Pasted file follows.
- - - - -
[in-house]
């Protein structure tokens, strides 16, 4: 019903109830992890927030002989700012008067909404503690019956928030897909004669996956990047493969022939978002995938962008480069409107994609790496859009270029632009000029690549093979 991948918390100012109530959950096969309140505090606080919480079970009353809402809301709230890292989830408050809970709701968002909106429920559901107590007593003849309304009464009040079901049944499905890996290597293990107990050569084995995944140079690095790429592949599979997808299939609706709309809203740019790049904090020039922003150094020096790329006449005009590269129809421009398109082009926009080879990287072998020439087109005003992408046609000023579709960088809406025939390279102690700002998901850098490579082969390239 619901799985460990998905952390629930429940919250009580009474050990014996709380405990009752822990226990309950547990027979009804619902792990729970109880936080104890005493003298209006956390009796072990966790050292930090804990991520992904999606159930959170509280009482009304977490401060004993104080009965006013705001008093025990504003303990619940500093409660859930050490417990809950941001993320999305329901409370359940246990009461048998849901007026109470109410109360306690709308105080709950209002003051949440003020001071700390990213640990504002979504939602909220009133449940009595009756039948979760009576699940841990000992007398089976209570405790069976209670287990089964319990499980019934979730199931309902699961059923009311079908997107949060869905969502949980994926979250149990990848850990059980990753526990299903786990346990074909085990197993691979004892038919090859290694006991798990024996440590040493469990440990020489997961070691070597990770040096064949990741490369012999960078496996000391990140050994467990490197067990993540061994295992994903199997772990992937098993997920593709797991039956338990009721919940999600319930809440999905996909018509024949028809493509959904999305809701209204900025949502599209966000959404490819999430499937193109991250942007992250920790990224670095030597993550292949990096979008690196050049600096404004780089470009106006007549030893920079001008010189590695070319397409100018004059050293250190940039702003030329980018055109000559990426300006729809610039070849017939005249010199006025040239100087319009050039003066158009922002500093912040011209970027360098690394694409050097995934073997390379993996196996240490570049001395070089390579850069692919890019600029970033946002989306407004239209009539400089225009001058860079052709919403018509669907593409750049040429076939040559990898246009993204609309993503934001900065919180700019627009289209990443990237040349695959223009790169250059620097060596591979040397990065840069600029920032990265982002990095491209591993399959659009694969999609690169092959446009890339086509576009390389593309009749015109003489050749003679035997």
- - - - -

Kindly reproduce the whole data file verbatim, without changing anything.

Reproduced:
[in-house]
């Protein structure tokens, strides 16, 4: 019903109830992890927030002989700012008067909404503690019956928030897909004669996956990047493969022939978002995938962008480069409107994609790496859009270029632009000029690549093979 991948918390100012109530959950096969309140505090606080919480079970009353809402809301709230890292989830408050809970709701968002909106429920559901107590007593003849309304009464009040079901049944499905890996290597293990107990050569084995995944140079690095790429592949599979997808299939609706709309809203740019790049904090020039922003150094020096790329006449005009590269129809421009398109082009926009080879990287072998020439087109005003992408046609000023579709960088809406025939390279102690700002998901850098490579082969390239 619901799985460990998905952390629930429940919250009580009474050990014996709380405990009752822990226990309950547990027979009804619902792990729970109880936080104890005493003298209006956390009796072990966790050292930090804990991520992904999606159930959170509280009482009304977490401060004993104080009965006013705001008093025990504003303990619940500093409660859930050490417990809950941001993320999305329901409370359940246990009461048998849901007026109470109410109360306690709308105080709950209002003051949440003020001071700390990213640990504002979504939602909220009133449940009595009756039948979760009576699940841990000992007398089976209570405790069976209670287990089964319990499980019934979730199931309902699961059923009311079908997107949060869905969502949980994926979250149990990848850990059980990753526990299903786990346990074909085990197993691979004892038919090859290694006991798990024996440590040493469990440990020489997961070691070597990770040096064949990741490369012999960078496996000391990140050994467990490197067990993540061994295992994903199997772990992937098993997920593709797991039956338990009721919940999600319930809440999905996909018509024949028809493509959904999305809701209204900025949502599209966000959404490819999430499937193109991250942007992250920790990224670095030597993550292949990096979008690196050049600096404004780089470009106006007549030893920079001008010189590695070319397409100018004059050293250190940039702003030329980018055109000559990426300006729809610039070849017939005249010199006025040239100087319009050039003066158009922002500093912040011209970027360098690394694409050097995934073997390379993996196996240490570049001395070089390579850069692919890019600029970033946002989306407004239209009539400089225009001058860079052709919403018509669907593409750049040429076939040559990898246009993204609309993503934001900065919180700019627009289209990443990237040349695959223009790169250059620097060596591979040397990065840069600029920032990265982002990095491209591993399959659009694969999609690169092959446009890339086509576009390389593309009749015109003489050749003679035997």